February 12, 2014 | Vol.54 N.7

OUT TO PASTOR | At least it's not snowing!

If somebody gave out an award for grouchiness and downright cantankerousness, I am sure I would take top honors. Of course, according to the Gracious Mistress of the Parsonage, there is no honor in being grouchy or cantankerous nor is there room for it in our humble abode.

For the past week I have been grouchy and cantankerous and any other adjective you might want to throw into that pot of naughtiness. By the time the week ended that pot was boiling hot and about to explode.

It is always beneficial to look back over an incident and figure out where you made your mistake. I often don’t do it, but in this case, the mistake I made was so obvious it could not be overlooked.

Most faults can be remedied if you know what to do about it. Then, there are those mistakes that no matter what you do, it still ends up being a mistake. My mistake was I exhibited my downright grouchiness and cantankerous spirit in front of my wife.

I know the marriage manual says there should be no secrets between husband and wife. Down through the years I have tried to maintain that part of the marital relationship, and I have done a good job thus far. What the manual does not say is, there are special times when a husband should not speak his mind in front of his wife. My wife constantly reminds me that God gave men, two ears and one mouth for a particular purpose, open our ears and shut our mouth.

I do not think I got that far in the instructions, but I will take my wife’s word on that one, you can be sure.

In my defense, however, this past week I was colder than I have ever been in all my life, at least that I can remember. Now, it is one thing to be cold, but quite a different thing to tell somebody, especially your wife, that you are cold.

I made that mistake once and told my wife I was cold. She felt my forehead, got out my bathrobe, fussed over me all evening and made me hot tea with honey to drink. I wanted to tell her that I was cold; I did not have a cold.

It was so cold the little gray cells were shivering so much they were not functioning 100 percent. According to some people’s opinion, it is a rare occasion when they do function 100 percent.

As I remember it, I was looking out our back patio window, watching it drizzle and shivering in the cold. If I need any defense on my side, I did not realize that in the same room was the Gracious Mistress of the Parsonage.

Enveloped in this aroma of sheer ignorance, I said out loud something to the effect, “I hate this cold weather!” Following that pointed observation, as I now reflect, I also growled most viciously.

It was then I heard a noise explode behind me.

“Well, at least it is not snowing! You should be grateful for that.”

I swung around as quickly as possible, and there standing in all her glory with both hands firmly planted on her hips was my wife staring in my direction. The tone of her voice and her demeanor revealed I was in for one of her infamous lectures.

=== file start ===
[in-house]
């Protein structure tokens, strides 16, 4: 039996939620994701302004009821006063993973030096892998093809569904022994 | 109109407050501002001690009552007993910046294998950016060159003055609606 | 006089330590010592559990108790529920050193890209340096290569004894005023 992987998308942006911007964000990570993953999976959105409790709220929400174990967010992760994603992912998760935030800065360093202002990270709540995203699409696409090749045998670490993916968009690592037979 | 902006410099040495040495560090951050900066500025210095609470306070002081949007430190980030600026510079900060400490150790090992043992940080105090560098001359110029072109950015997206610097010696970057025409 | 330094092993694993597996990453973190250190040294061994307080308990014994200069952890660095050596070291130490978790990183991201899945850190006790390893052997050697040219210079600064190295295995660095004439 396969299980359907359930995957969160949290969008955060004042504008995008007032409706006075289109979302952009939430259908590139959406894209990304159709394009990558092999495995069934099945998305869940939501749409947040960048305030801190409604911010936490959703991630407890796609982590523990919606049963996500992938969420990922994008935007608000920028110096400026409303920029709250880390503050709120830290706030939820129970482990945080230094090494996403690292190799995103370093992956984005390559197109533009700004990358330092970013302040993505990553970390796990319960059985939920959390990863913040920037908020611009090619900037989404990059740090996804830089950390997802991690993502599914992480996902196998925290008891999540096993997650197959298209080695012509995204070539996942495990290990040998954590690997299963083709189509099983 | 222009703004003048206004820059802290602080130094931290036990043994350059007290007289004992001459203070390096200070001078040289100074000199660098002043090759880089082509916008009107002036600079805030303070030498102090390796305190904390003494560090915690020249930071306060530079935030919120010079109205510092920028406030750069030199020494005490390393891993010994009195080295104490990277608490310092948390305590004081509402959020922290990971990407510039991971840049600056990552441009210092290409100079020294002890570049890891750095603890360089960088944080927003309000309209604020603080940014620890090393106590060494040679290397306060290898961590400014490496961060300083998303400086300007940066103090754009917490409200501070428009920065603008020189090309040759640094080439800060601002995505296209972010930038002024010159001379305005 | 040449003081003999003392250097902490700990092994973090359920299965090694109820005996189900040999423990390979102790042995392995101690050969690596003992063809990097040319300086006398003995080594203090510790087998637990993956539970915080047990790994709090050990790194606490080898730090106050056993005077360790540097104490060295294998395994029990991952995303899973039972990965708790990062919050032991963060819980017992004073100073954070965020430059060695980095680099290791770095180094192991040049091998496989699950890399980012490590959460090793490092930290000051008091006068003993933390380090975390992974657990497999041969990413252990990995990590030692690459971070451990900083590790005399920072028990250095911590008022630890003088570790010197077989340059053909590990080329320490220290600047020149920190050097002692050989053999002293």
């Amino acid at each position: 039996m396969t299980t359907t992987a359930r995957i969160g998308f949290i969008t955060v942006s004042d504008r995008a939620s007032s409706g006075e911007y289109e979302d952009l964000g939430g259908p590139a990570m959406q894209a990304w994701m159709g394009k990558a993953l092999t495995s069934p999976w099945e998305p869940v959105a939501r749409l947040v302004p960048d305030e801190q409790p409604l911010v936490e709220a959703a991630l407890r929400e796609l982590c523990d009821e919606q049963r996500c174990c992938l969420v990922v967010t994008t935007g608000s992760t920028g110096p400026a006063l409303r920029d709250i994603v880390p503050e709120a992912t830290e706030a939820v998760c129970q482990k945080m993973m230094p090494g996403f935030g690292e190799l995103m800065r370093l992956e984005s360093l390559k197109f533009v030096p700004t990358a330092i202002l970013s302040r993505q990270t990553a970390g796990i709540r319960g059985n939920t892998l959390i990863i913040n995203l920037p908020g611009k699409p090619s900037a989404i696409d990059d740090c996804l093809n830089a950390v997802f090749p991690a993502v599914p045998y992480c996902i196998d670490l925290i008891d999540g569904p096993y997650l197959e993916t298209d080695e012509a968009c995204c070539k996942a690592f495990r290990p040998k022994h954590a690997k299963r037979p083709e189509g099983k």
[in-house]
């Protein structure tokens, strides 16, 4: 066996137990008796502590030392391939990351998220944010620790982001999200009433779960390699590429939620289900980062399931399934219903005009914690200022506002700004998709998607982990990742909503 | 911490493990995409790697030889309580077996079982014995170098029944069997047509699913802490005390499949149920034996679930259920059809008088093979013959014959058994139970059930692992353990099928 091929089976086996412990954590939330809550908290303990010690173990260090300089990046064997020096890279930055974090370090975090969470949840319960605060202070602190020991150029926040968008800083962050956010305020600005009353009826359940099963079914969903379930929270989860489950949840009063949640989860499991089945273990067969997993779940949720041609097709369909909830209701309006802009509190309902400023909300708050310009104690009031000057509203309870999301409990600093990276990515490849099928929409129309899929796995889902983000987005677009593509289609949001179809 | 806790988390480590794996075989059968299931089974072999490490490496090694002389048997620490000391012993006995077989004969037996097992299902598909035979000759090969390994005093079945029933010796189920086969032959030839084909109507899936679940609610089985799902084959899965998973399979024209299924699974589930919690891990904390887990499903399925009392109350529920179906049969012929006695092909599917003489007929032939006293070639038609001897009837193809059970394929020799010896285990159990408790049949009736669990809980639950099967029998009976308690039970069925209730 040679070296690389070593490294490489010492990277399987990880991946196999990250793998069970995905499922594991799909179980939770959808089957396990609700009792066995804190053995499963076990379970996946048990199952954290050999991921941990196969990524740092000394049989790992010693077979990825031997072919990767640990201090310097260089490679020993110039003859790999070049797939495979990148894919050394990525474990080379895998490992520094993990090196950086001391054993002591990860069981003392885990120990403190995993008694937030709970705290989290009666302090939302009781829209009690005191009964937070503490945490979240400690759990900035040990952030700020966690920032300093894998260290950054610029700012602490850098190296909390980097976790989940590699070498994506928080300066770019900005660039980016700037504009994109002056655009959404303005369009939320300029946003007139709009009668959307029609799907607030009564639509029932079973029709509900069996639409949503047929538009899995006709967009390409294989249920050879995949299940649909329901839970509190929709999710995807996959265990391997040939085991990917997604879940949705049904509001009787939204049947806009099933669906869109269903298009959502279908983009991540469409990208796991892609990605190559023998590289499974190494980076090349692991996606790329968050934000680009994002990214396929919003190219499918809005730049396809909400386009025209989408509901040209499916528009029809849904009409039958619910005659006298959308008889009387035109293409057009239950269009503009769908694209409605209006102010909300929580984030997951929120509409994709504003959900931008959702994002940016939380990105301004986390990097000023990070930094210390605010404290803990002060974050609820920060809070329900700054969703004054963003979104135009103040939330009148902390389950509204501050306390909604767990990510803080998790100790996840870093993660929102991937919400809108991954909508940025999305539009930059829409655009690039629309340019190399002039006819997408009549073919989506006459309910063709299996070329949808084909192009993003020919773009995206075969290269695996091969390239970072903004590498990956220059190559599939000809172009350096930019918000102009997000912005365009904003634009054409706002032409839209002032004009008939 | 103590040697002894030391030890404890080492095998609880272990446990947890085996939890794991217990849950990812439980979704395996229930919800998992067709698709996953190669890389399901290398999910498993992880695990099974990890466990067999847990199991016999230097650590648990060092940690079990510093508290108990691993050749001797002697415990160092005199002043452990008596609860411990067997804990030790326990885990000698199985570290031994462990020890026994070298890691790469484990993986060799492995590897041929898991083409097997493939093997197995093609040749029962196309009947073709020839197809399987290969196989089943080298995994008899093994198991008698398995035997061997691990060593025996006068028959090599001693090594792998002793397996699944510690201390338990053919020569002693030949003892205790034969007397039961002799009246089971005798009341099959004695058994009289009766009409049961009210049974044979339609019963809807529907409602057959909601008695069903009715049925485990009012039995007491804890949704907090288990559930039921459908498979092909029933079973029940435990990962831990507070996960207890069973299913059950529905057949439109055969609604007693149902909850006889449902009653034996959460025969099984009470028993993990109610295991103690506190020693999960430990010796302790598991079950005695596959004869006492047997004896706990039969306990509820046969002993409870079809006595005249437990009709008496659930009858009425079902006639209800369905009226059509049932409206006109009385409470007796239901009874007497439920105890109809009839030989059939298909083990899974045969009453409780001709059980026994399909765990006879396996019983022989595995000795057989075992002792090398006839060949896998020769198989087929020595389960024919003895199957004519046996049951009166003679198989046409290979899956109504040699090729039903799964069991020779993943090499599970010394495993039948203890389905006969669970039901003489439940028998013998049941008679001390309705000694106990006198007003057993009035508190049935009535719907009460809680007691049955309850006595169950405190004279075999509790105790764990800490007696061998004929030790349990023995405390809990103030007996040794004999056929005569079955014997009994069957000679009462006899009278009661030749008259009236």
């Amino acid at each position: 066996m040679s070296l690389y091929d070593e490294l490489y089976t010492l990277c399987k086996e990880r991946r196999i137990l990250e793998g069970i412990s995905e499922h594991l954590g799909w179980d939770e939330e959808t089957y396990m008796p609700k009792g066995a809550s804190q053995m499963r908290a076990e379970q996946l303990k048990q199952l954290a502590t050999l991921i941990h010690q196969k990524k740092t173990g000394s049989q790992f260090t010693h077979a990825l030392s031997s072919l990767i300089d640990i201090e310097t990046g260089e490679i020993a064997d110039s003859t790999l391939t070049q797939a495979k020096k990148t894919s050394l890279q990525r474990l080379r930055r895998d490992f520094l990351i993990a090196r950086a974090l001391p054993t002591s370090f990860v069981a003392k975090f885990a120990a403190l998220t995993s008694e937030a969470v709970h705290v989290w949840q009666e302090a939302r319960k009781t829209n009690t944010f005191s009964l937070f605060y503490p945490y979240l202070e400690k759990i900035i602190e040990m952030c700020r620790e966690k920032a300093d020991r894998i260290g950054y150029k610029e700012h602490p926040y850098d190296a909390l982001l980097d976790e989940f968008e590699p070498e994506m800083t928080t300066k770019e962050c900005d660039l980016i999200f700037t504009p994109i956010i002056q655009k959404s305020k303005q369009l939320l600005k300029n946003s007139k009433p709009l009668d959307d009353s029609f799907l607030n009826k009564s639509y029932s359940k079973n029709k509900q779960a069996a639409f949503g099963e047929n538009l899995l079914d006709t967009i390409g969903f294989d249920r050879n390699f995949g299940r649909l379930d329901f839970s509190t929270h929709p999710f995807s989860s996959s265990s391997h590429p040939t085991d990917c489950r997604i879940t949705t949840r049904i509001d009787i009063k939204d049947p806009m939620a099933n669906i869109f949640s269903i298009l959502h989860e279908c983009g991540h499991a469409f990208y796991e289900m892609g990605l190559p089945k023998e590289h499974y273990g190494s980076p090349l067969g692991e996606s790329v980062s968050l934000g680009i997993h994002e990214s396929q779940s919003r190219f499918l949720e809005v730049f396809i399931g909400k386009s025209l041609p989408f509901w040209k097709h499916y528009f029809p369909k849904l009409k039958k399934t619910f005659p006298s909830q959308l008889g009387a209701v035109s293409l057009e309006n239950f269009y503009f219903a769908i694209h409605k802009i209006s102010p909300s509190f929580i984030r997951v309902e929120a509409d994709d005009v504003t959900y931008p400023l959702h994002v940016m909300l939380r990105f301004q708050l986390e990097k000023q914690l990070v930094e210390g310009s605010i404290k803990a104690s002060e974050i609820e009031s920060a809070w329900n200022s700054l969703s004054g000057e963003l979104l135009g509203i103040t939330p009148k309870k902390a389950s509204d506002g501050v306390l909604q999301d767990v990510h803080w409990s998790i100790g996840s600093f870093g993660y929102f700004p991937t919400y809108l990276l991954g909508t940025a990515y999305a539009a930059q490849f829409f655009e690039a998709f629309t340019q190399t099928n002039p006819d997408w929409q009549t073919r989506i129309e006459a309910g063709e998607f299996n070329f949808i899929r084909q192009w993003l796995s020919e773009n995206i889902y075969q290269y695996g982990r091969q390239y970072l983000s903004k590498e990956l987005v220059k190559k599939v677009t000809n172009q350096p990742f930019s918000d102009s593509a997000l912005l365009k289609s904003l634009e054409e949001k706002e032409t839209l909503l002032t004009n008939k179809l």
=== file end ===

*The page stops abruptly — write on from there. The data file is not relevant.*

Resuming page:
All week long, we had been noticing some of our family up north experiencing some very severe snow conditions. Some even missed school for several days because of the snow drifting. One family member way up north was without electricity for nearly a week. In some of these areas, the temperature has been in the minus degree for at least a week.

“Don’t you know how lucky you are to live in a place where it doesn’t snow and the temperature doesn’t get below zero? Instead of complaining, you should be grateful for what you really have. Think of members of our family up north suffering in that freezing weather! Would you like to change places with them right now?”

I have often said this and I am sure I will continue saying it until the day I die, when my wife is right she is right. No argument from me here.

Then she made a statement I am still mulling over. “Be thankful for what you don’t have.”

I must say she had a great point there. Sometimes it is quite hard to be thankful for what you do not have when you are so caught up in the problems right in front of you.

Thinking about that, my grouchiness and cantankerousness began evaporating. I suppose they have their place, and I am ashamed to admit they are in my place more often than I should allow them.

In many ways, it is easy to be thankful for what you have in your hand at the time. The apostle Paul pointed this out in one of his letters. “And let the peace of God rule in your hearts, to the which also ye are called in one body; and be ye thankful” (Colossians 3:15).

For most of us, being thankful does not come natural. It is something we have to work at on a daily basis. It has to go a step further.

Be thankful for what you do not have and you will be all that more thankful for what you do have.

Rev. James L. Snyder is pastor of the Family of God Fellowship, PO Box 831313, Ocala, FL 34483. He lives with his wife, Martha, in Silver Springs Shores. Call him at 1-866-552-2543 or e-mail jamessnyder2@att.net. His web site is www.jamessnyderministries.com.

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